The plane’s path to the museum was not an easy one. Even before the pandemic, letting go of the Challenger was something Tucker described as “bittersweet” — it marked the end of his storied career as a solo aerobatics pilot. But it also represented an opportunity for Tucker to continue to inspire young people from the ground.

So when David Ellison, chief executive of Skydance Media, heard that his former mentor was struggling, he purchased the Challenger from Tucker and donated it to the Smithsonian on his behalf.

Tucker, known for his fearlessness behind the throttle, pushed the limits of aerobatic flying in the Challenger III, diving low to cut ribbons at high speeds and soaring high enough to seemingly stall the plane, only to tumble earthward. He performed alongside the U.S. Navy Blue Angels, one of a handful of civilian pilots to earn such an honor.

Tucker was named one of the “living legends” of flight in 2003 by the National Air and Space Museum and enshrined into the National Aviation Hall of Fame in 2008.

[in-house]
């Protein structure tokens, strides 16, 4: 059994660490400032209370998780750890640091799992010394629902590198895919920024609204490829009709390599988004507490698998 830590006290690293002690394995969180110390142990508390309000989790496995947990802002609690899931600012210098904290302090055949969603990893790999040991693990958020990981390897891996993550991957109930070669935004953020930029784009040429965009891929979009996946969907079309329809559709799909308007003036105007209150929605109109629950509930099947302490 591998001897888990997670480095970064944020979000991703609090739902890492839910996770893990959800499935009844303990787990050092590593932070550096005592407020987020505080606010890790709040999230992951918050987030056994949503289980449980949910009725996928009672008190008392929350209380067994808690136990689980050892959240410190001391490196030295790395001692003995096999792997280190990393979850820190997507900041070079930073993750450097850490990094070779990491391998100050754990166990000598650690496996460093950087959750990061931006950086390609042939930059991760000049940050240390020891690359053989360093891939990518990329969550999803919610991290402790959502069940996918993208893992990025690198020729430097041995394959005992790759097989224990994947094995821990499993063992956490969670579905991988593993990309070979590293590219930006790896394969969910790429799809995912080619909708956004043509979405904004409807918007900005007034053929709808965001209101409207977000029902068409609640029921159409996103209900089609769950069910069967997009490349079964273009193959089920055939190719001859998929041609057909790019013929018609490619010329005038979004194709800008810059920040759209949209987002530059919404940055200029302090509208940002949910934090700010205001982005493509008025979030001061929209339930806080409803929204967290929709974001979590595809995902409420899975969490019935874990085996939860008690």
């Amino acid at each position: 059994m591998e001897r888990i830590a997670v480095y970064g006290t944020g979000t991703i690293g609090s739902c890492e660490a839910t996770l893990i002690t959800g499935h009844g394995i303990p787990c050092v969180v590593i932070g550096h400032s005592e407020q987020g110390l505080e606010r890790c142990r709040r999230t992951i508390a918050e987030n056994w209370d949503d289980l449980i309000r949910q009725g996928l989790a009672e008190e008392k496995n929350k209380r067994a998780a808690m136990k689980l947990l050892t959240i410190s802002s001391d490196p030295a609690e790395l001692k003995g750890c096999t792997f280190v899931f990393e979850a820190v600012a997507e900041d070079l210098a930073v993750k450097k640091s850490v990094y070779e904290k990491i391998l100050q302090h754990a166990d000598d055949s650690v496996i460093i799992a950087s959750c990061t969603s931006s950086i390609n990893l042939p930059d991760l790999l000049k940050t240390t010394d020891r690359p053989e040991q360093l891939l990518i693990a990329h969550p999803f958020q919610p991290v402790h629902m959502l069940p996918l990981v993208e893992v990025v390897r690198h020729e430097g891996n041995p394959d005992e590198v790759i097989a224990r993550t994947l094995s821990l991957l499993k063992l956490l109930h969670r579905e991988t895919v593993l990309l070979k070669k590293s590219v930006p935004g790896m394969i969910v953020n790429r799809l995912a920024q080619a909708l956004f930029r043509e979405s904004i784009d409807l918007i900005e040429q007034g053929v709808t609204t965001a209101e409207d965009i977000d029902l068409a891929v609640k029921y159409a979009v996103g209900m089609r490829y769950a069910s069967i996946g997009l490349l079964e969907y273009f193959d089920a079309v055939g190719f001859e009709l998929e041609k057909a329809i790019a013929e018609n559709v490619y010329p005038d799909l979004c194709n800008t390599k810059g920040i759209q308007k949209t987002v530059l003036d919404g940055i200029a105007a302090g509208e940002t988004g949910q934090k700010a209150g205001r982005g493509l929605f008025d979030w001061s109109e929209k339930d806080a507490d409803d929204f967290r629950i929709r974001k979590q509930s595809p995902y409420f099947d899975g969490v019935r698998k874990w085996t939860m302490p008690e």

The plane is a feat of engineering. The Challenger III’s wings are equipped with eight ailerons — small, hinged panels on the wing that help control a plane’s roll or tilting motion — instead of the usual two or four, making the plane more maneuverable. Its pistons are drag-racing pistons, like those found in racecars. Its lightweight tube and fabric body and superpowered engine allowed Tucker to whip into tight barrel rolls and back-bending loops, dazzling crowds.

“It’s the most sophisticated aerobatic airplane out there,” Cochrane said. “No other plane has eight ailerons that I’m aware of.”

Parting ways with the Challenger III marks a shift in Tucker’s career. Before the pandemic, the 69-year-old was building a formation flying team in Arkansas. But as air shows were grounded, “everything just stopped,” Cochrane said.

The emergence of the coronavirus vaccine has brought new optimism into the air show world, said Jack Pelton, chief executive of the Experimental Aircraft Association. Shows are starting to crop up across the country.

Tucker shares Pelton’s optimism — hope crackles in his voice. But until he can secure a new sponsor, his team has been left in a holding pattern. It’s still his dream, Tucker said: “It’s only deferred.”